Most Colleges and Universities have their faculty members hand out some kind of course evaluation form at the end of the term in order to get student feedback about the class they just took and the professor’s teaching of that course. The feedback, often a combination of written comments and numerical scores, becomes part of the faculty member’s teaching record. Sometimes the scores are used in making salary and promotion decisions. With a lot riding on the scores, these evaluations are greeted with stress and anxiety.
Let’s step back. Why would we want to get student feedback?
1. The classroom experience is a two-way street. Students get feedback from us (most of us have to figure out a grade for the students after all) as a crucial part of their learning experience. We need their feedback, too, to learn from them and become better teachers.
2. Every group of students is different, leading to a different class community, a different class chemistry. Feedback from students about their impressions of the course can help us figure out ways to improve a course for that particular community. Will those changes work for the next group to walk into your classroom next term? Maybe, maybe not. That community will be different.
Better to gather feedback mid-semester if you want to get some insights into how the class is doing this term. I find this feedback to be quite valuable.
3. You can use student input mid-semester to discover what’s working and what’s not in time to make changes before the end of the term.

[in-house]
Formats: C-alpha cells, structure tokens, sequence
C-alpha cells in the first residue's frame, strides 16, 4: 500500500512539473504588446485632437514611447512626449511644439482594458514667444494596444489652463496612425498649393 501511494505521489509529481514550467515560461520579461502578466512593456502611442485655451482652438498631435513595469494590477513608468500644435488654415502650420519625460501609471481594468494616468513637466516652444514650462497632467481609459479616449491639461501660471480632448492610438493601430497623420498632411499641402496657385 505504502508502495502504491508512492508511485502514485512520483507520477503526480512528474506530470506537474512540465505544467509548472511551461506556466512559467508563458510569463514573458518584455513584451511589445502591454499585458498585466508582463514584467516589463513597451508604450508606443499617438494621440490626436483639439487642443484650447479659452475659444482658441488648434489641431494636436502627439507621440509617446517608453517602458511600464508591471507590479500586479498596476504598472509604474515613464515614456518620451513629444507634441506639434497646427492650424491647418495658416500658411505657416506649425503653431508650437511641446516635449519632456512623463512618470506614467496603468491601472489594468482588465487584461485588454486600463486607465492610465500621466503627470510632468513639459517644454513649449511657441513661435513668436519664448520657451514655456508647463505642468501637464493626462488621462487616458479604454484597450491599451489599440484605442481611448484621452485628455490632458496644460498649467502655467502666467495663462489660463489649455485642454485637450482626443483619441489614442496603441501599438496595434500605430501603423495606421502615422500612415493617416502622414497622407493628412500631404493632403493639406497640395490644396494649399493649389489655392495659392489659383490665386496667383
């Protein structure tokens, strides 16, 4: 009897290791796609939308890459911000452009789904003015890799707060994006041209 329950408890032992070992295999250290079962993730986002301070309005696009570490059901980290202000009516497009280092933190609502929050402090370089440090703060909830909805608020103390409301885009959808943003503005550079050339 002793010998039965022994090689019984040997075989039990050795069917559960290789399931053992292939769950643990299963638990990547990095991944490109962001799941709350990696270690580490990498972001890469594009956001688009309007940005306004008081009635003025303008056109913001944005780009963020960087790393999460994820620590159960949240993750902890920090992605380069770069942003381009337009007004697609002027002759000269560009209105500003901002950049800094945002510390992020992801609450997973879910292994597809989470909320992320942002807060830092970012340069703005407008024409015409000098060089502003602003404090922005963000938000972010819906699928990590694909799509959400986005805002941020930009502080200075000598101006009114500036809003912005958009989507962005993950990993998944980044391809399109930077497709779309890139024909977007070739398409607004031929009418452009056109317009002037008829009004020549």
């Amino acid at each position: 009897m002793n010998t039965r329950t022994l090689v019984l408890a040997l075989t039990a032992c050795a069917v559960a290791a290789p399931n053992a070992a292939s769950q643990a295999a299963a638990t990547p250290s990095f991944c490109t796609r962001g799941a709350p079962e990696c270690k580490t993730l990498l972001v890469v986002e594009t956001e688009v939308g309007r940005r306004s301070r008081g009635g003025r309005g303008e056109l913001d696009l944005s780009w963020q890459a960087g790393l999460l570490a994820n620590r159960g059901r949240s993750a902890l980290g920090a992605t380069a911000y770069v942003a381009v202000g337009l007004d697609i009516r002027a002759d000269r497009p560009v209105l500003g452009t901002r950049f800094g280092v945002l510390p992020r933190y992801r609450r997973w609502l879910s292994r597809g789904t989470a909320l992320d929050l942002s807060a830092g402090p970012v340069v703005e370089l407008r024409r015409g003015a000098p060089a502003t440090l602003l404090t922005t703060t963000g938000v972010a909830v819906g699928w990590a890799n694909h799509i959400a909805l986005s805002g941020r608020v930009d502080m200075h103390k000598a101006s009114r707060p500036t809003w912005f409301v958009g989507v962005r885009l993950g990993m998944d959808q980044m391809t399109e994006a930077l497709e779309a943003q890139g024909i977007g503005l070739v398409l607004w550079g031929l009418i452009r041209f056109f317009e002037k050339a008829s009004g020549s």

4. You can use the evaluation itself as a learning experience for the students. I ask students to reflect on how they are approaching the course and the material. How do they best learn? What aspects of the course format work well with their learning styles? It’s also a great way to remind them of some of the major pedagogical goals for the course.
image from: http://pedagogicalpracticum.wordpress.com/
Here’s a mid-semester evaluation form that I developed for my introductory biology course a couple of years ago. I wrote a brief section at the beginning that articulated my goals and how various assignments and class formats enable me to work towards those goals. Then, I ask for the following information.
I am interested in your input in the following, so that I better meet YOUR goals, as well as my own.
- What are your goals for this course? What do you hope to achieve?
- Do you have suggestions for me for things I should continue? Do differently?
- What can I do more of/less of to help you achieve those goals?
- What do you like about the course thus far?
- Think about the classroom conditions where you have learned well in the past/present. Please share with me your thoughts on what kind of classroom environment in the sciences is most helpful for your learning.